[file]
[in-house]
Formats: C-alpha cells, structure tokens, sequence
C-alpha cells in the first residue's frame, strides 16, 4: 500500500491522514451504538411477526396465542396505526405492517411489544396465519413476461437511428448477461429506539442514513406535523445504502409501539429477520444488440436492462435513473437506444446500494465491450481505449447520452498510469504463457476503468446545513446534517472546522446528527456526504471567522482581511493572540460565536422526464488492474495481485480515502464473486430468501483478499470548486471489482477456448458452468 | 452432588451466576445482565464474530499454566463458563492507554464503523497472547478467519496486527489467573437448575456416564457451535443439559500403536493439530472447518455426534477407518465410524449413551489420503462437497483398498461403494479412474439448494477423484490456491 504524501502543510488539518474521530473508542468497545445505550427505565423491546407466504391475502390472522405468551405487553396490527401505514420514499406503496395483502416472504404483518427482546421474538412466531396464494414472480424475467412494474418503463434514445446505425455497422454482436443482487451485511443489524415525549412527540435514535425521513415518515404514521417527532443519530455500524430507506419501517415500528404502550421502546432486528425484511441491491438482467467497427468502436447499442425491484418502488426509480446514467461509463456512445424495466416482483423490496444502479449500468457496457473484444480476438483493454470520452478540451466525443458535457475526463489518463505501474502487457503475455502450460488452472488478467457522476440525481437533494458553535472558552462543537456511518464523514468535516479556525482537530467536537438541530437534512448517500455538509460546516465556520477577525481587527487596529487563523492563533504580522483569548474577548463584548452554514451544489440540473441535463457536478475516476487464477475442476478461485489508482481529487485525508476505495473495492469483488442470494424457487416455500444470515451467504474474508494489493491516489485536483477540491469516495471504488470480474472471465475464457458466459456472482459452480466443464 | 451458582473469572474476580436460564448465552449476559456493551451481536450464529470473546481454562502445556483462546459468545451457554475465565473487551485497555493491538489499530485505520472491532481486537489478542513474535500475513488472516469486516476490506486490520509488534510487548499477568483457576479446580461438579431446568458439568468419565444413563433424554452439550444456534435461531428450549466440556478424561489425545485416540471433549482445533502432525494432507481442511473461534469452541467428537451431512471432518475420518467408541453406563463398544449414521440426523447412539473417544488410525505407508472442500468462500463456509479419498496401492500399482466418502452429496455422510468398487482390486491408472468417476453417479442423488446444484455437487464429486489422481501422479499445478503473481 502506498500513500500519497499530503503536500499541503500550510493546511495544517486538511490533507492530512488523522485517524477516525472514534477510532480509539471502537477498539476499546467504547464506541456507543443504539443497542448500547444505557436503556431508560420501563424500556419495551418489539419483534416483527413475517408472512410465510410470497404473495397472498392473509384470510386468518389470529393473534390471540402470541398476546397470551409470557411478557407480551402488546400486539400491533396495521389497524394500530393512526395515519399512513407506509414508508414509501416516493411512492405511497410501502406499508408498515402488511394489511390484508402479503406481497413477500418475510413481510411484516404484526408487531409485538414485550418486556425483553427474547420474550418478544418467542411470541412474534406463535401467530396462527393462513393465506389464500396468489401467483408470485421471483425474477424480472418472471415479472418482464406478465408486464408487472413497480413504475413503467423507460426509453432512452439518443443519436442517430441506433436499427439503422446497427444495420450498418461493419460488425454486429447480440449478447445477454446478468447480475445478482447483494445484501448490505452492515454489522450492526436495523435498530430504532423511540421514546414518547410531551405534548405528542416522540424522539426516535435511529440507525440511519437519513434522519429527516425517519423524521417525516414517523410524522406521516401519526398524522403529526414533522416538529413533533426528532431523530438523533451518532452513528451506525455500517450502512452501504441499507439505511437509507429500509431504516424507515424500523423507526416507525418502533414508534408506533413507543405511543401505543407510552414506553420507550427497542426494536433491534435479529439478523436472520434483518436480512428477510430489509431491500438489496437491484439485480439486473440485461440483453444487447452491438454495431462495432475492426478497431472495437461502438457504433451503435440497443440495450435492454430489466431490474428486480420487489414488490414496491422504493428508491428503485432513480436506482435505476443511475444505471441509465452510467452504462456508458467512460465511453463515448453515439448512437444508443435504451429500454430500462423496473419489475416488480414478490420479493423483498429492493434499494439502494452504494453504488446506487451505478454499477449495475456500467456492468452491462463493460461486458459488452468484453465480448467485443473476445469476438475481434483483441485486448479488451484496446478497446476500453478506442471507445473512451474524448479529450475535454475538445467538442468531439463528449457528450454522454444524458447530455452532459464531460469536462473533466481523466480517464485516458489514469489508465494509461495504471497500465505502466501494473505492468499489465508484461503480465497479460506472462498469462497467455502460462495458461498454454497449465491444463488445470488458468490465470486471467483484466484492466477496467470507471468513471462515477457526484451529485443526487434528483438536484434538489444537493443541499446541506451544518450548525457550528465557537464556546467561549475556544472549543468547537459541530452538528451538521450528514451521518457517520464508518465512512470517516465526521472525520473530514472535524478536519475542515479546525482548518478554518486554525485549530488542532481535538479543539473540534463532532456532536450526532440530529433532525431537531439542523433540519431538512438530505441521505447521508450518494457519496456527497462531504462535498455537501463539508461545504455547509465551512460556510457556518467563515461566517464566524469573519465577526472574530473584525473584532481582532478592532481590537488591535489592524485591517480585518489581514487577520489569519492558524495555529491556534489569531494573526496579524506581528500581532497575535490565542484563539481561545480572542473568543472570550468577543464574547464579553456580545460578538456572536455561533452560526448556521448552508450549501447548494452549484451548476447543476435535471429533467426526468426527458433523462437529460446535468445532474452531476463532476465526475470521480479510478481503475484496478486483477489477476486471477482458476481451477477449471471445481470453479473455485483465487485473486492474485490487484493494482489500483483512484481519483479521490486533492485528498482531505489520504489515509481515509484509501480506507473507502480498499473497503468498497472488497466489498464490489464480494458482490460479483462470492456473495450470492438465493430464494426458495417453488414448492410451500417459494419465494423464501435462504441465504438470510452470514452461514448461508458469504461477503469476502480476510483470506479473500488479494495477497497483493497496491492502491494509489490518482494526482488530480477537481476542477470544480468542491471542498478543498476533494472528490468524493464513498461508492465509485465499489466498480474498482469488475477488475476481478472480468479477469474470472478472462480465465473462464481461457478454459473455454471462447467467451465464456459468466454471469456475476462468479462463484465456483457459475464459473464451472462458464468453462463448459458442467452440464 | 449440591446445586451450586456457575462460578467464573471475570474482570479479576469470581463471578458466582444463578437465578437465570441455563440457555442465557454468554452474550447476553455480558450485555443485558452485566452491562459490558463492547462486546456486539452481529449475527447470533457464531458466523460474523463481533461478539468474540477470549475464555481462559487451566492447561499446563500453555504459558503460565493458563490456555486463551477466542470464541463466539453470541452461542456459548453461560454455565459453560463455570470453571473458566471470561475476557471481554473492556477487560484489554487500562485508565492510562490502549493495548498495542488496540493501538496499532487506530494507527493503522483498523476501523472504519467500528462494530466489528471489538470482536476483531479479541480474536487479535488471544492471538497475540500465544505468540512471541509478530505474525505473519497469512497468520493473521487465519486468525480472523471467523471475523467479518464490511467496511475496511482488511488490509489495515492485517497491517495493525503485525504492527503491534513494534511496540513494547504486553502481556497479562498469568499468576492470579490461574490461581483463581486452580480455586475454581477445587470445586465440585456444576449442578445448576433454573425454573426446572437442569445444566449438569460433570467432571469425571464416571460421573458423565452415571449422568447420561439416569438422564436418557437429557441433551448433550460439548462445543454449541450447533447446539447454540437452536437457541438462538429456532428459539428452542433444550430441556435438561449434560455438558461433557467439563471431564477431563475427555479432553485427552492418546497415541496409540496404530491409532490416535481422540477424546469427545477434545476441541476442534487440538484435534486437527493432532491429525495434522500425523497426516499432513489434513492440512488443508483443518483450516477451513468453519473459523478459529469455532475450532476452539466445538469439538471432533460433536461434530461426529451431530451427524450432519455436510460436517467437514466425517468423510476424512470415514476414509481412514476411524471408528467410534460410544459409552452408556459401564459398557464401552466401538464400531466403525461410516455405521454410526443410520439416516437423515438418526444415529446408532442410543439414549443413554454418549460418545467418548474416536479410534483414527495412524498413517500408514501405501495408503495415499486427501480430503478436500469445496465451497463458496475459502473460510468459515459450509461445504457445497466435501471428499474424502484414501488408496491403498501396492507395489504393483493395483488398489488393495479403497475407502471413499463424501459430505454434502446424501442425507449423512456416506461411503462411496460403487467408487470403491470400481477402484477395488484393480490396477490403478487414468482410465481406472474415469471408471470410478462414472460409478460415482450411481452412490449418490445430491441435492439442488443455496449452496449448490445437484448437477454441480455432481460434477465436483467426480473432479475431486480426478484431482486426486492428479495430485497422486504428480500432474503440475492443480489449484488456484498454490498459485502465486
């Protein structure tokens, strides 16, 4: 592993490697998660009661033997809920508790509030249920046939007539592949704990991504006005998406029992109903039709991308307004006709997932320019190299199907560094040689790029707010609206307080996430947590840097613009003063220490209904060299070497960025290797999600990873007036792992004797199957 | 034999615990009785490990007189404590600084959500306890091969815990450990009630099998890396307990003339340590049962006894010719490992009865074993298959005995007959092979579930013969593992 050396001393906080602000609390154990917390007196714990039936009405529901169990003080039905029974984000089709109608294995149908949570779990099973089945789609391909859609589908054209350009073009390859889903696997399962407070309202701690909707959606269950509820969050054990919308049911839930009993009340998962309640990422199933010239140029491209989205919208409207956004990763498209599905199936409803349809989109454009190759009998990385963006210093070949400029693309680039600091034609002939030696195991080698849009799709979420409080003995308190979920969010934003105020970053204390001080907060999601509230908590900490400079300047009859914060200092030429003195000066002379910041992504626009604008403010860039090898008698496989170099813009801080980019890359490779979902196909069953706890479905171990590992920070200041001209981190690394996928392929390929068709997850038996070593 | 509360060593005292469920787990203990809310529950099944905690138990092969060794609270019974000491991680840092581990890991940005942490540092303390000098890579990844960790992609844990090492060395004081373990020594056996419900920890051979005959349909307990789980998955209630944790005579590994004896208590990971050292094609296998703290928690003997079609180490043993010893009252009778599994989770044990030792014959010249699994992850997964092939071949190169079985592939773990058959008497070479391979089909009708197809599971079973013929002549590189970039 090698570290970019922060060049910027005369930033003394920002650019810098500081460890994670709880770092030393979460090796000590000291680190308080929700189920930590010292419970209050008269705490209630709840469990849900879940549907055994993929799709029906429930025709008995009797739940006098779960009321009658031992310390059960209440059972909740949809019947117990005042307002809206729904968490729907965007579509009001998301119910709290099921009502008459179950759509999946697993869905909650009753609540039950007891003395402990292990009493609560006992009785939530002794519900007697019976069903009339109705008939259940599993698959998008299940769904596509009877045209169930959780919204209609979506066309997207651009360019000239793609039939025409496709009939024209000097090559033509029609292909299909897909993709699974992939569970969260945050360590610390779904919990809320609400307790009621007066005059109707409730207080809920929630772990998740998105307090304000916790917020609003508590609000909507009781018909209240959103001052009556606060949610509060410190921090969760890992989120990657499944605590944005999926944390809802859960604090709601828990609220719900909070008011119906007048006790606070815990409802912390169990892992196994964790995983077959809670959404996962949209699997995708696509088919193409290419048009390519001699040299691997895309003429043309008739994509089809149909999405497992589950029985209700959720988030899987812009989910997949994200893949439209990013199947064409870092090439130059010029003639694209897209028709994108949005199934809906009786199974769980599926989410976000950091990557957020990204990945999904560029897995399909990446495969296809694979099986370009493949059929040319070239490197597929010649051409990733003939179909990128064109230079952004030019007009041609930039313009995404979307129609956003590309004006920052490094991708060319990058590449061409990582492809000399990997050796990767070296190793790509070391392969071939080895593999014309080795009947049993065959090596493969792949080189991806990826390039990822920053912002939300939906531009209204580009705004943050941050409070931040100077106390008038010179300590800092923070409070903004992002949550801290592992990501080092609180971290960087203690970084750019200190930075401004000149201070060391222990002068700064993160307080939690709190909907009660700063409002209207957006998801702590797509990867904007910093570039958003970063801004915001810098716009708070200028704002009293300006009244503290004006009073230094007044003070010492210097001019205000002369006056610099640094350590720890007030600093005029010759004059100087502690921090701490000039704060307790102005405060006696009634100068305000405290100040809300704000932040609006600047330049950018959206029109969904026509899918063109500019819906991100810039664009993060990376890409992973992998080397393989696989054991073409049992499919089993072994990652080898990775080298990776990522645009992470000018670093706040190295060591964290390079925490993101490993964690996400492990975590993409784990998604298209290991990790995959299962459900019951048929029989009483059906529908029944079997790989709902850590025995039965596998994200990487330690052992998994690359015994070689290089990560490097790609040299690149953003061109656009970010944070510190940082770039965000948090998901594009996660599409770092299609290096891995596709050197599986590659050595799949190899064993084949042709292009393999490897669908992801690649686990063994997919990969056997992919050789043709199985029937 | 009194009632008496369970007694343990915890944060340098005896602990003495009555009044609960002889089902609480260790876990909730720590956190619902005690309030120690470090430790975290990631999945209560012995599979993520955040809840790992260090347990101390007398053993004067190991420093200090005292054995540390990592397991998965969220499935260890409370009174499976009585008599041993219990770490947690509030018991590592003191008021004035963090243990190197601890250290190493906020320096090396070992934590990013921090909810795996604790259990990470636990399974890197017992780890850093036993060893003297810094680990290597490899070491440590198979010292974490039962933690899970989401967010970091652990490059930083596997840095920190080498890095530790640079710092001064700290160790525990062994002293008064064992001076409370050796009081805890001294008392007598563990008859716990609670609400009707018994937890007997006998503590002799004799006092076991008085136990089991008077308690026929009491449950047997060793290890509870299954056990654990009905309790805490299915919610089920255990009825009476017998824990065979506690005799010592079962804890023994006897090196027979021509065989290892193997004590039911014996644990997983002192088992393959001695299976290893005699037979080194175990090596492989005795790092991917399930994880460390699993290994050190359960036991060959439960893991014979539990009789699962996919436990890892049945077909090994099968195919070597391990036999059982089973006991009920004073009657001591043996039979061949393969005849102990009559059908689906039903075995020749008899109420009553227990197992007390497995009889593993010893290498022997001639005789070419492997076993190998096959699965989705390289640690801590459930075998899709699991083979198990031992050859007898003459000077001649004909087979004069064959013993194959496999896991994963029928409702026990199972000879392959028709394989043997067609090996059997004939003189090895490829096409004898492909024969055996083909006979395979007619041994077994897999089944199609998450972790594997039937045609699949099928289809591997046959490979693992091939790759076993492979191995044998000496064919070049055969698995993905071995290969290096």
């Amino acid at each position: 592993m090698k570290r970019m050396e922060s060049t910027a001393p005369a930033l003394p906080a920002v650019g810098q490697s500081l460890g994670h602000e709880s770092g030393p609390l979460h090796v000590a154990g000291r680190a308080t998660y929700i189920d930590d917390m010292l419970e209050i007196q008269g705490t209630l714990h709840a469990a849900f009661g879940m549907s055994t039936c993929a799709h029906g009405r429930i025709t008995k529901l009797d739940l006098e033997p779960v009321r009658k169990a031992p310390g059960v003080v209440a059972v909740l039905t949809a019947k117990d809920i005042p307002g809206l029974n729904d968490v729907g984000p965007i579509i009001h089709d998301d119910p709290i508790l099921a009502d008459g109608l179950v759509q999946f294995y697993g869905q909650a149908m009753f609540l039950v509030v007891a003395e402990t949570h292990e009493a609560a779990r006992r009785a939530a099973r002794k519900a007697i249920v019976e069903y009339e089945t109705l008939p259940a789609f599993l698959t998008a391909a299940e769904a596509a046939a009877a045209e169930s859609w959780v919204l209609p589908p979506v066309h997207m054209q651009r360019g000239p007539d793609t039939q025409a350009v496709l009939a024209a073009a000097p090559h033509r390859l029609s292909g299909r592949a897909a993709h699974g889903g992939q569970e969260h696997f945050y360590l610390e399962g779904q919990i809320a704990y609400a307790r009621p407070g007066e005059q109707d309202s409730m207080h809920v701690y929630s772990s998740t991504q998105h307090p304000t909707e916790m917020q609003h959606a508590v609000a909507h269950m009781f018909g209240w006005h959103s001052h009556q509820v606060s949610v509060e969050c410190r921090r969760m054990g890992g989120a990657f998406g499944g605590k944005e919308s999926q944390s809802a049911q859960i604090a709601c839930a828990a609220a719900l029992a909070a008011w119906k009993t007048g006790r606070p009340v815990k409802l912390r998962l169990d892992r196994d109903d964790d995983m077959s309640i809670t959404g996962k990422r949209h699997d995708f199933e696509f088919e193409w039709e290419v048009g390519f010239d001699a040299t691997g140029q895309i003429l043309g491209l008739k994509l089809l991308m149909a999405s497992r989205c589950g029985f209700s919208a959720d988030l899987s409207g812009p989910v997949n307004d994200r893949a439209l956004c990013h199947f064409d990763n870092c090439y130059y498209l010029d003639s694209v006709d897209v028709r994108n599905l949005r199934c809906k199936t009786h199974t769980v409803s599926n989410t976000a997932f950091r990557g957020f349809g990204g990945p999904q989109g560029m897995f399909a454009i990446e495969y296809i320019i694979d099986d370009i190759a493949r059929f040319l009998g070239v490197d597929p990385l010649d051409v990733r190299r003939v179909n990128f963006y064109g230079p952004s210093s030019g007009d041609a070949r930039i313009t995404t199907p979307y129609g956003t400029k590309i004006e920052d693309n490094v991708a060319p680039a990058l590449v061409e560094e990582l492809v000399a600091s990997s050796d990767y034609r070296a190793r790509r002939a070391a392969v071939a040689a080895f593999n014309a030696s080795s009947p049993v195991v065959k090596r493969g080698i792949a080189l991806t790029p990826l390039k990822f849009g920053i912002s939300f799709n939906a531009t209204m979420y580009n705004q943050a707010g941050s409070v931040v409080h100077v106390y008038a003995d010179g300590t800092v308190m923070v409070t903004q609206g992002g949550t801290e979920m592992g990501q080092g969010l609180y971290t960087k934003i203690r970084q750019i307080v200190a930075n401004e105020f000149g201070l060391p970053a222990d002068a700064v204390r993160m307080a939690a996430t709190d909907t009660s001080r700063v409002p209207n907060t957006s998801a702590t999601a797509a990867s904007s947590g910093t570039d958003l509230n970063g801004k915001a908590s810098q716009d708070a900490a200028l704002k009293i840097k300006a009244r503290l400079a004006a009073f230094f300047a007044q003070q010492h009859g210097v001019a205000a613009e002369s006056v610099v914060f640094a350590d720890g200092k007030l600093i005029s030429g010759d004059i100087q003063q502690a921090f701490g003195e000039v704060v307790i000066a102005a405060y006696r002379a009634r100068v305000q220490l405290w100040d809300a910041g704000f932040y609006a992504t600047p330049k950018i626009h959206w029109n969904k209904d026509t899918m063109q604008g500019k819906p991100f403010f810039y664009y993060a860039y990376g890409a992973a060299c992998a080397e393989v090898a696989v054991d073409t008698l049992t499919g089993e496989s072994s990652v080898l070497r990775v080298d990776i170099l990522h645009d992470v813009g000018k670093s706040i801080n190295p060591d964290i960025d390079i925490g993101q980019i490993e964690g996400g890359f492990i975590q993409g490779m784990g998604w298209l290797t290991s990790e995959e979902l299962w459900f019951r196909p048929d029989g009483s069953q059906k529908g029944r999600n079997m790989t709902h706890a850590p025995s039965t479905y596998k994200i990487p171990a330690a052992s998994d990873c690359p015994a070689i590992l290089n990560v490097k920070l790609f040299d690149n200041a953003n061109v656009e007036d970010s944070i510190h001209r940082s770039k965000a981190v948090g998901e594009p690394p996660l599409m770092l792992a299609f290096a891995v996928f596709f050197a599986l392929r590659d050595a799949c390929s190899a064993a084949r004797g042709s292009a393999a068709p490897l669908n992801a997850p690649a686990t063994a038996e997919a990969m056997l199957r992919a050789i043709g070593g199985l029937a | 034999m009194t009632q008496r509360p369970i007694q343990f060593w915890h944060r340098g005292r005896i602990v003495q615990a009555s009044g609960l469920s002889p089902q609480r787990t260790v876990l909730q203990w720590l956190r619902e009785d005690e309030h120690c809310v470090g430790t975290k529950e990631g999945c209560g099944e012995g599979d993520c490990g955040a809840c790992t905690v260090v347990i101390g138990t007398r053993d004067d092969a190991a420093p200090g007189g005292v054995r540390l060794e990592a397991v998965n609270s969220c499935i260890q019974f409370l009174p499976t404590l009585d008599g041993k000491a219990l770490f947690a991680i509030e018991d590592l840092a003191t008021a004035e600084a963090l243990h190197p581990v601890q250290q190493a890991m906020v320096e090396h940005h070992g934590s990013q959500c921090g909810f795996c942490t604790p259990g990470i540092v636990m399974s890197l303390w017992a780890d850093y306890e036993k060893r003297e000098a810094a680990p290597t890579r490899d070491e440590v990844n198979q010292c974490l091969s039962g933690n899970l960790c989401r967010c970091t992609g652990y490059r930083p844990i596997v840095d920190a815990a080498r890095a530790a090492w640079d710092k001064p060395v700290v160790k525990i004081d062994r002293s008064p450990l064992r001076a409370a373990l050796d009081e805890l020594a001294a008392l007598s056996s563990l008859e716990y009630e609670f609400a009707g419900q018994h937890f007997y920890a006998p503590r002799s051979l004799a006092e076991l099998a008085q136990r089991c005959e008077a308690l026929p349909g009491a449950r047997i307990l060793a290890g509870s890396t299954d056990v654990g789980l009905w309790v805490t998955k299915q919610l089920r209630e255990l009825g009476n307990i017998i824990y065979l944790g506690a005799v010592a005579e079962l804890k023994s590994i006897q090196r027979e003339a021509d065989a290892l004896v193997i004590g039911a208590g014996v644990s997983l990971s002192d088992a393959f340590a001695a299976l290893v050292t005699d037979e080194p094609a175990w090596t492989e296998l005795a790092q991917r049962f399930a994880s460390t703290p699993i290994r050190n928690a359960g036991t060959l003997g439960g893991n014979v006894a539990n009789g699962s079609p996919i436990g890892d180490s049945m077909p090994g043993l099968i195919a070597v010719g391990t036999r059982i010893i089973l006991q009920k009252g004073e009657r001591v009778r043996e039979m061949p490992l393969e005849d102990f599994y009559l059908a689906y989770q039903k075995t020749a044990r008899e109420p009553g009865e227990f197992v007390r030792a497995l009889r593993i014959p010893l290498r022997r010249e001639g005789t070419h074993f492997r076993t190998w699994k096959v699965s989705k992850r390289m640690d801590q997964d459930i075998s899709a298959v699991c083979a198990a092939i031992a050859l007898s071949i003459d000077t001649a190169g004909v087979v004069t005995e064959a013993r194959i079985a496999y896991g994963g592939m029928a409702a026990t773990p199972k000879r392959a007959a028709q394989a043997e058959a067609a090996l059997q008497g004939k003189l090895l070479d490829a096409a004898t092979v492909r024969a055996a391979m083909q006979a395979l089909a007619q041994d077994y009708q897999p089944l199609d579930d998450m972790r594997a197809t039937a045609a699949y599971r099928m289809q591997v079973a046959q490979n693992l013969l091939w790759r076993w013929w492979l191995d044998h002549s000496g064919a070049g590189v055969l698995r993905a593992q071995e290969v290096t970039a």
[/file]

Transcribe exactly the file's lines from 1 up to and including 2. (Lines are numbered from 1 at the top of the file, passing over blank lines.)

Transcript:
[in-house]
Formats: C-alpha cells, structure tokens, sequence